"Come to La MaMa this June and see Ellen Stewart's Asclepius to recapture the awe and wonder that made you love theatre in the first place."
- Martin Denton, nytheatre.com
"Asclepius adds a colorful, new brick to Stewart's incredible accomplishments at La MaMa."
- Deirdre Donovan, CurtainUp.com
In Ms. Stewart's adaptation of this classic Greek tale, Asclepius is the son of the mortal Coronis, who was raped by the god Apollo. Angered by Coronis' agreement to raise the child with her true love, mortal Ischys, Apollo's twin sister, Artemis, kills Coronis. Although Apollo tries to stop his sister he, can not save Coronis. Apollo puts Coronis on a funeral pyre and, as she is burning, he reaches into the flames and takes the baby from Coronis' womb. Asclepius is sent to be raised in nature by the centaur Chiron, who teaches the boy about herbal medicines and the lore of the woods. The adult Asclepius uses herbs given to him by snakes to bring a king's son back from the dead, angering his brother, the god of the underworld Hades, who is jealous of Asclepius' ability to use medicine to ward off death, and thus orders Asclepius' death. In fact, this rarely told story of the father of medicine is rife with incest, murder, betrayal, passion and unrequited love.
Asclepius' story inspired the familiar serpent-entwined-staff insignia used today by hospitals and doctors worldwide as a symbol of excellence in medicine.
ASCLEPIUS features music composed by Ellen Stewart, with additional music by Michael Sirotta, Yukio Tsuji, and Heather Paauwe, performed by live musicians.
The production features choreography by Federico Restrepo, puppets by Theodora Skipitares, light design by Federico Restrepo, scenic consultants Mark Tambella and Jun Maeda, and sound design by Tim Schellenbaum.
This presentation of ASCLEPIUS represents a continuation of La MaMa E.T.C. and The Great Jones Company's tradition of contemporary interpretations and adaptations of the classics. The production will retain the inimitable international flavor that is a trademark of Ellen Stewart's body of work at La MaMa, with a multi-ethnic cast consisting of over a dozen artists from Colombia, Italy, Japan, Germany, China, Korea, Kosovo, Puerto Rico, Republic of Congo, Philippines, Taiwan, and the United States.
The cast includes George Drance, Cary Gant, Denise Greber, Allison Hiroto, Onni Johnson, Michael Lynch, Benjamin Marcantoni, Matt Nasser, Prisca Ouya, Eugene the Poogene, Frederico Restrepo, Valois, Meredith Wright, Perry Yung, and Kat Yew.
In 1972, The Great Jones Repertory Company was created by Andrei Serban, Elizabeth Swados and Ellen Stewart, who have collaborated on numerous adaptations of classics at La MaMa. In recent years, Ellen Stewart and The Great Jones Repertory Company have presented a reinterpretation of Carlo Gozzi's THE RAVEN; an original adaptation based on William Shakespeare's ROMEO AND JULIET; and a world-premiere adaptation of the rarely staged Greek saga HERAKLES VIA PHAEDRA, which The New York Times called "theater restored to its ritual communal origins." In 2004, La MaMa E.T.C. presented SEVEN -- a month-long festival including the world-premiere of Ms. Stewart's ANTIGONE, performed in repertory with revivals of six productions previously staged by Great Jones Repertory Company. In her New York Times review of ANTIGONE, Margo Jefferson proclaimed: "Ms. Stewart is one of Off-Broadway's great pioneers. And La MaMa is one of the few institutions that unfailingly welcomes theater that is experimental and international."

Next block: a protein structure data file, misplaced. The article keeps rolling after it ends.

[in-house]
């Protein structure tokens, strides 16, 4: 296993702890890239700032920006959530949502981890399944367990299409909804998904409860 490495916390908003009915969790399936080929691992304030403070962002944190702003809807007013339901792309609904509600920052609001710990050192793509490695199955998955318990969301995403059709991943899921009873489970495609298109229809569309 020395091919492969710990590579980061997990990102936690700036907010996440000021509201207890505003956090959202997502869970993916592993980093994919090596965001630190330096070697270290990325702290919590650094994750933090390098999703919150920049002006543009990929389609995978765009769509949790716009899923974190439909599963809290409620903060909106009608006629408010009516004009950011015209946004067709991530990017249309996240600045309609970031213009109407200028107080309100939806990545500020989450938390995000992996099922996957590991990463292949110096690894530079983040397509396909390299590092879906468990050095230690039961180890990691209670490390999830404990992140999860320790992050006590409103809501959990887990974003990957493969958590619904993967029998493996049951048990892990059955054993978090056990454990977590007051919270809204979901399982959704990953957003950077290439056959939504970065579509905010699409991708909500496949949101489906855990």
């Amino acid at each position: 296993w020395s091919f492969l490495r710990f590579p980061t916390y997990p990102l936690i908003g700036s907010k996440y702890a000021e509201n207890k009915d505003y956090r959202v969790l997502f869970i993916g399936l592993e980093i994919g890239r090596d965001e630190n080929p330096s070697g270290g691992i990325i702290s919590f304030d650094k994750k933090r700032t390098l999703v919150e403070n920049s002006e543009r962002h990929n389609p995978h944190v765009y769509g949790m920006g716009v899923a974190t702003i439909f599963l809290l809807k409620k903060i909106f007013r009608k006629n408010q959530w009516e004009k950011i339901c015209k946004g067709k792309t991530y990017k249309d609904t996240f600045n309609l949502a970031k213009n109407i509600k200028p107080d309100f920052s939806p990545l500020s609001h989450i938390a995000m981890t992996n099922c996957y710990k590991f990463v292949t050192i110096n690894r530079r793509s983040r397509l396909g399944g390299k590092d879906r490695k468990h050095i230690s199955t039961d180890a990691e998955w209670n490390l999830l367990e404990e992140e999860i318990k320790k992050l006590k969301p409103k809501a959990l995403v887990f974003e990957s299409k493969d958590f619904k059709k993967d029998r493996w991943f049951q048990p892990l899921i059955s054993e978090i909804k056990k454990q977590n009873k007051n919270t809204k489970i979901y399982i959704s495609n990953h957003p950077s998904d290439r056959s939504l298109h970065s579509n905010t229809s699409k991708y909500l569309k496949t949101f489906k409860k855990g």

Under Ellen Stewart's guidance, La MaMa E.T.C. enjoys international recognition as the home for theatrical experimentation. La MaMa was the first Off-Off Broadway theatres to support full-time resident companies, and was the first Off-Off companies to tour Europe. La MaMa has been honored with numerous OBIE Awards, dozens of Drama Desk Awards, Bessie Awards and Villager Awards. In January 1993, Ellen Stewart was inducted into the "Broadway Theatre Hall of Fame" becoming the first Off-Off-Broadway producer to ever receive this honor. In 2006, Ellen Stewart received a special Tony Award for supporting theatre artists of all nations and cultures in the development, production and presentation of new work. In 2007, she won the Prestigious Praemium Imperiale Arts Award, which is the Noble Prize for the Arts, named by Japan Art Association.